The great danger for those who engage in polemics is to develop a love for the taste of blood, to delight in the love of conflict. Heresies ought to distress us, just as they did the apostles. But we must watch our own hearts so that the sense of compassion is not displaced and swallowed up by frustration, hardness of heart, bitterness, pride and an absence of grace.
To allow that to happen would represent a departure from the apostolic teaching of 2 Timothy 2:24-26. And that would be all the more tragic if at the same time we heartily confess that our own repentance is not due to our native spiritual responsiveness, but solely to the grace of God applied to us personally by the Holy Spirit. In all honesty, to walk this road of godliness whilst engaging in and not neglecting the demands of theological controversy required of oversees (Titus 1:9), can only be as a result of the supernatural grace of God at work in us.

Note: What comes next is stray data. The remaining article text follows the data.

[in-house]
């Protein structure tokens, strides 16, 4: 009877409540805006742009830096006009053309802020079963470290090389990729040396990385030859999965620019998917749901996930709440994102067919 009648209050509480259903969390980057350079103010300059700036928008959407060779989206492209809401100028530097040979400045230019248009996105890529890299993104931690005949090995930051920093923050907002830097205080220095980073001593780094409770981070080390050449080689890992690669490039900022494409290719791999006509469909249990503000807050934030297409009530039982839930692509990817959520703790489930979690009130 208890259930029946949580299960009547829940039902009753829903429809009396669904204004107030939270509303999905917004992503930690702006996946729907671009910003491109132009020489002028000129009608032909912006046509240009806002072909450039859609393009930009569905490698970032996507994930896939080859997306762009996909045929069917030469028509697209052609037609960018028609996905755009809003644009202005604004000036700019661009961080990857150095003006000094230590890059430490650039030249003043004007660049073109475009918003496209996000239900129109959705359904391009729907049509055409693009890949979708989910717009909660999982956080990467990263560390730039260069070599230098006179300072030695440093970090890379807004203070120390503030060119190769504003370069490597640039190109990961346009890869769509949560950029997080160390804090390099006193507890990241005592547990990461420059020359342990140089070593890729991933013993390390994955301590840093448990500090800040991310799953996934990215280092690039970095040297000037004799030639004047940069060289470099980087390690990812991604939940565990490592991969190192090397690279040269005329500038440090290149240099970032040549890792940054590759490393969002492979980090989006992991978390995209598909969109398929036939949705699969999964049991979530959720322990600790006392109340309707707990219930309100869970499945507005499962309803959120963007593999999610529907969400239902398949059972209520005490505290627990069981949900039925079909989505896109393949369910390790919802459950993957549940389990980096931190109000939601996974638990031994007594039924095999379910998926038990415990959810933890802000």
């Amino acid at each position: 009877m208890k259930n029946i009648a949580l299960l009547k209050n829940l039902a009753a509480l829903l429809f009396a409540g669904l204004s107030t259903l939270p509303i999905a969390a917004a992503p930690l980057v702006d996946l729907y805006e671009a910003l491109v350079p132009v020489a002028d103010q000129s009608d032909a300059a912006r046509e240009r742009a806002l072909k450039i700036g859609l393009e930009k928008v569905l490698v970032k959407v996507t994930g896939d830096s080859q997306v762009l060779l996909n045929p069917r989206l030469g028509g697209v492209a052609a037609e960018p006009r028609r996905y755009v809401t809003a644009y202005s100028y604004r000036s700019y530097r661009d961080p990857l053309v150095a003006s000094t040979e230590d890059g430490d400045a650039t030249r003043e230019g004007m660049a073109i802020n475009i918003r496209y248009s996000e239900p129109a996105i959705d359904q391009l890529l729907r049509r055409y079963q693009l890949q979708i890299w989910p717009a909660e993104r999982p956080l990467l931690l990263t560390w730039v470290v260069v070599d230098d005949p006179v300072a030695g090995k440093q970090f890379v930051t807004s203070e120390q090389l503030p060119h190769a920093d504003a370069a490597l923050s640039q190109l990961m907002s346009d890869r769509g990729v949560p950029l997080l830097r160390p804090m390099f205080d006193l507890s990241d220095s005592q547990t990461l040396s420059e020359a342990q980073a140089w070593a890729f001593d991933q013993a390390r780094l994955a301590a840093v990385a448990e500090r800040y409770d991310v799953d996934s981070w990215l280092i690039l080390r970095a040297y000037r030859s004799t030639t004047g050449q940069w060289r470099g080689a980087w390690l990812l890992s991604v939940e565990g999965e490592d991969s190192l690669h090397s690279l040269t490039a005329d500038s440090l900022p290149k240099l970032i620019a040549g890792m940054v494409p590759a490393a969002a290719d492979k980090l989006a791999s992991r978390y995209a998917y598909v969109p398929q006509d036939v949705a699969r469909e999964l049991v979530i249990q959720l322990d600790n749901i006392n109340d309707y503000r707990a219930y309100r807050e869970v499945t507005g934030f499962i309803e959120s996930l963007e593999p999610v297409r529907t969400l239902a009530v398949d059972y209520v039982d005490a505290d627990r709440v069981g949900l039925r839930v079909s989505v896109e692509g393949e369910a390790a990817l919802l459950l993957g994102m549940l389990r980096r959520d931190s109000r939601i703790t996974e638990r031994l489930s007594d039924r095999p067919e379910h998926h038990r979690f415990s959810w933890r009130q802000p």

John "Rabbi" Duncan wrote the following words about the great nineteenth century Scottish theologian William Cunningham:
A good soldier of Jesus Christ, who with wise and tender love for the persons of all men, used mercilessly the might which Christ had given him only against error and sin, pernicious to man as dishonouring to God.May that be true of us in the ministry of the word of God.